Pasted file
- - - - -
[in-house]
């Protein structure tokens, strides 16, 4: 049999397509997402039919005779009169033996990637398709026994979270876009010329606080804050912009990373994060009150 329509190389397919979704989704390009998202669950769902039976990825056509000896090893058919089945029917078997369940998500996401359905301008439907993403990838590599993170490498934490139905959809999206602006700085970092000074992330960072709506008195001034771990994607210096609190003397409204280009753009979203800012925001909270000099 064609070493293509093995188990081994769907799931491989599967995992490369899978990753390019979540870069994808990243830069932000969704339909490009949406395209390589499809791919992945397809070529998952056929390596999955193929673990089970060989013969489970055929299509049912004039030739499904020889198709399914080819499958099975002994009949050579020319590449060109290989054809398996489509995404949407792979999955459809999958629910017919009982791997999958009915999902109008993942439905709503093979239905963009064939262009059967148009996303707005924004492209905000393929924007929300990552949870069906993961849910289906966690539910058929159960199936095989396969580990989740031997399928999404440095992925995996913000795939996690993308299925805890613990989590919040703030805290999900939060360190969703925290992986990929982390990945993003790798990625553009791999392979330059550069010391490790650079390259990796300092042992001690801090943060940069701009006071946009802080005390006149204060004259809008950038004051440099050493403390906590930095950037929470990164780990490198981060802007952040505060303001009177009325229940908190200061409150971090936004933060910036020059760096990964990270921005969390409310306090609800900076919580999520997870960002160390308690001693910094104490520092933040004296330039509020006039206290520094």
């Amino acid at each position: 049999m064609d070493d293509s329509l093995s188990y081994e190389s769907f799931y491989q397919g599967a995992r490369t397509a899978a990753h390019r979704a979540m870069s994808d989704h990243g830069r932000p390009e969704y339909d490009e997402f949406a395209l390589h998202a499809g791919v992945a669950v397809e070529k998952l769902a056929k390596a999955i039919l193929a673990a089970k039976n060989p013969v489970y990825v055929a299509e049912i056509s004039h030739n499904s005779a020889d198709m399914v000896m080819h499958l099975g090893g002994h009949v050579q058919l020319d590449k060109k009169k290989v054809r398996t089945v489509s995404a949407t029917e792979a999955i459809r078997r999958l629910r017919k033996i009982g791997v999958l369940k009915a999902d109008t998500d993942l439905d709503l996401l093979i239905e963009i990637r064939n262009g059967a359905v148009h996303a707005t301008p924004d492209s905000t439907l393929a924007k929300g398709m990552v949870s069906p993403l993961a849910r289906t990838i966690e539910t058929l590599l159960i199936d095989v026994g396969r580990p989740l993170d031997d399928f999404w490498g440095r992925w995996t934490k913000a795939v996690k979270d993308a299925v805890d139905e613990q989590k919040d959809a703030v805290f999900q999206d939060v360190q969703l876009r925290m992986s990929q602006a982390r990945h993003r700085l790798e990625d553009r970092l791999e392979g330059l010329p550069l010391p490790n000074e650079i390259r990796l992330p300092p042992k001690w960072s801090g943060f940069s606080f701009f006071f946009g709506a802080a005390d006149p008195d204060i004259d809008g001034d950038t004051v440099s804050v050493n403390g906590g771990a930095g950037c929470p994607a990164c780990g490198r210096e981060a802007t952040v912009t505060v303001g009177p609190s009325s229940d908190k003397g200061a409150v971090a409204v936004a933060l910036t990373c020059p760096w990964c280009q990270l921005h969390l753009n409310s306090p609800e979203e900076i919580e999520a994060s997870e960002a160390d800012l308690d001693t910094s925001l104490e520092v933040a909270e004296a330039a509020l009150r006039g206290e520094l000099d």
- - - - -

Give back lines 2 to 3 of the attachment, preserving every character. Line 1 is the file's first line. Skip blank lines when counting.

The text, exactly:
């Protein structure tokens, strides 16, 4: 049999397509997402039919005779009169033996990637398709026994979270876009010329606080804050912009990373994060009150 329509190389397919979704989704390009998202669950769902039976990825056509000896090893058919089945029917078997369940998500996401359905301008439907993403990838590599993170490498934490139905959809999206602006700085970092000074992330960072709506008195001034771990994607210096609190003397409204280009753009979203800012925001909270000099 064609070493293509093995188990081994769907799931491989599967995992490369899978990753390019979540870069994808990243830069932000969704339909490009949406395209390589499809791919992945397809070529998952056929390596999955193929673990089970060989013969489970055929299509049912004039030739499904020889198709399914080819499958099975002994009949050579020319590449060109290989054809398996489509995404949407792979999955459809999958629910017919009982791997999958009915999902109008993942439905709503093979239905963009064939262009059967148009996303707005924004492209905000393929924007929300990552949870069906993961849910289906966690539910058929159960199936095989396969580990989740031997399928999404440095992925995996913000795939996690993308299925805890613990989590919040703030805290999900939060360190969703925290992986990929982390990945993003790798990625553009791999392979330059550069010391490790650079390259990796300092042992001690801090943060940069701009006071946009802080005390006149204060004259809008950038004051440099050493403390906590930095950037929470990164780990490198981060802007952040505060303001009177009325229940908190200061409150971090936004933060910036020059760096990964990270921005969390409310306090609800900076919580999520997870960002160390308690001693910094104490520092933040004296330039509020006039206290520094």
């Amino acid at each position: 049999m064609d070493d293509s329509l093995s188990y081994e190389s769907f799931y491989q397919g599967a995992r490369t397509a899978a990753h390019r979704a979540m870069s994808d989704h990243g830069r932000p390009e969704y339909d490009e997402f949406a395209l390589h998202a499809g791919v992945a669950v397809e070529k998952l769902a056929k390596a999955i039919l193929a673990a089970k039976n060989p013969v489970y990825v055929a299509e049912i056509s004039h030739n499904s005779a020889d198709m399914v000896m080819h499958l099975g090893g002994h009949v050579q058919l020319d590449k060109k009169k290989v054809r398996t089945v489509s995404a949407t029917e792979a999955i459809r078997r999958l629910r017919k033996i009982g791997v999958l369940k009915a999902d109008t998500d993942l439905d709503l996401l093979i239905e963009i990637r064939n262009g059967a359905v148009h996303a707005t301008p924004d492209s905000t439907l393929a924007k929300g398709m990552v949870s069906p993403l993961a849910r289906t990838i966690e539910t058929l590599l159960i199936d095989v026994g396969r580990p989740l993170d031997d399928f999404w490498g440095r992925w995996t934490k913000a795939v996690k979270d993308a299925v805890d139905e613990q989590k919040d959809a703030v805290f999900q999206d939060v360190q969703l876009r925290m992986s990929q602006a982390r990945h993003r700085l790798e990625d553009r970092l791999e392979g330059l010329p550069l010391p490790n000074e650079i390259r990796l992330p300092p042992k001690w960072s801090g943060f940069s606080f701009f006071f946009g709506a802080a005390d006149p008195d204060i004259d809008g001034d950038t004051v440099s804050v050493n403390g906590g771990a930095g950037c929470p994607a990164c780990g490198r210096e981060a802007t952040v912009t505060v303001g009177p609190s009325s229940d908190k003397g200061a409150v971090a409204v936004a933060l910036t990373c020059p760096w990964c280009q990270l921005h969390l753009n409310s306090p609800e979203e900076i919580e999520a994060s997870e960002a160390d800012l308690d001693t910094s925001l104490e520092v933040a909270e004296a330039a509020l009150r006039g206290e520094l000099d």